From meandering through complicated lease agreements to budgeting for rent, finding office space can be a daunting challenge for many young companies.
Boulder, Colo.-based PivotDesk is aiming to ease that pain for fellow startups by connecting them with existing companies that have a little room to spare. And starting today, the company is offering its matchmaking services in Portland.
PivotDesk isn't merely a marketplace for open desk space; it aims to add value by focusing on matching up companies that will work well together. "One of our biggest focuses is on culture. … Having complimentary people and companies in unused space enriches the work environment and encourages collaboration," said co-founder and CEO David Mandell.
The company tested its service in the summer of 2012 in its hometown of Boulder to prove the business model. The response was good enough to formally launch in New York City and San Francisco in April this year. It's since expanded to Boston, Denver and now Portland.
"Portland's an incredibly hot market for startups, so we expect to see growth there," said Mandell over the phone. The company is using a campaign it calls the "Spaced Out Cities Initiative" to measure interest in potential cities before deciding on where to expand.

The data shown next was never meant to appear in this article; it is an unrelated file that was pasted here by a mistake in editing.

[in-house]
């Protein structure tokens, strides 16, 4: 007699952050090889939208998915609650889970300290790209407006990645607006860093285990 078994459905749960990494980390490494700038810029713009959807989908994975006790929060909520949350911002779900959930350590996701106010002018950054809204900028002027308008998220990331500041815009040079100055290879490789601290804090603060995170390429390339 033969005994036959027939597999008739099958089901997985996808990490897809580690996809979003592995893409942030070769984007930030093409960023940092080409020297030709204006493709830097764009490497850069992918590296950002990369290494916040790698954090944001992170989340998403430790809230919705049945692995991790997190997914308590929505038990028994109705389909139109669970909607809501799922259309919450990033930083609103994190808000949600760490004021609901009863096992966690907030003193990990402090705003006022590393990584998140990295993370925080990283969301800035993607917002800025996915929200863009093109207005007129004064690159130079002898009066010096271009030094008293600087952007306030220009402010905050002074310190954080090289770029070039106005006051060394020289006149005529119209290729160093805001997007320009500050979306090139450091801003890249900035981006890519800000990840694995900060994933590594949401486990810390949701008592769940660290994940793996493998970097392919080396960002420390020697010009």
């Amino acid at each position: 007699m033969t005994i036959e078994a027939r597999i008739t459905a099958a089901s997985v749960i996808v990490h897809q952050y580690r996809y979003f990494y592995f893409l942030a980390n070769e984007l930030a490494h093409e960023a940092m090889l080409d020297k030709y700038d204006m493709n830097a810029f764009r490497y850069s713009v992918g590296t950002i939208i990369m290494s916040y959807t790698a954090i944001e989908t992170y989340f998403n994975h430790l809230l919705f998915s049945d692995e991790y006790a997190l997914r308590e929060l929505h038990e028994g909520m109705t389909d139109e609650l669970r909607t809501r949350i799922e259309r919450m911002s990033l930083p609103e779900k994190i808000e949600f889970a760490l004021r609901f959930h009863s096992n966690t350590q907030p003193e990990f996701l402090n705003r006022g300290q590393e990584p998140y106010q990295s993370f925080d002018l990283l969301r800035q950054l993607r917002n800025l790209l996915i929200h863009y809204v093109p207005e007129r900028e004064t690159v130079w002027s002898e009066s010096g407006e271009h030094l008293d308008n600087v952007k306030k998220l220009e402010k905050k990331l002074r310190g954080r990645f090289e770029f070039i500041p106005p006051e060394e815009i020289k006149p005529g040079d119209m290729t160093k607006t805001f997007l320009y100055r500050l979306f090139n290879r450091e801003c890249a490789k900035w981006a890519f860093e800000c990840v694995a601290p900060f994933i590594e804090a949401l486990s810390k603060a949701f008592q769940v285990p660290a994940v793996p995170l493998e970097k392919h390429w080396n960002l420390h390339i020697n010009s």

While organizations like downtown Portland's NedSpace and Beaverton's BESThq offer a low-cost, shared real estate option for startups, Mandell says PivotDesk's model doesn't directly compete with traditional co-working outfits. "We're complimentary to the existing co-working space model. We fit into a different place in the company life cycle … our advantage is developing culture."
The company makes money by collecting a 10 percent fee from the host business on each sublease agreement. It's also working directly with real estate brokers, convincing companies to move into larger spaces than they would generally need and use PivotDesk to fill extra space while they grow.
PivotDesk is backed by a seasoned roster of investors, including the managing director of Foundry Group and the founder of TechStars. The company currently employs one person in Portland, but plans to add more boots on the ground if things go well following its formal launch today. As of this writing, there were eight offices available in Portland with room for two people.
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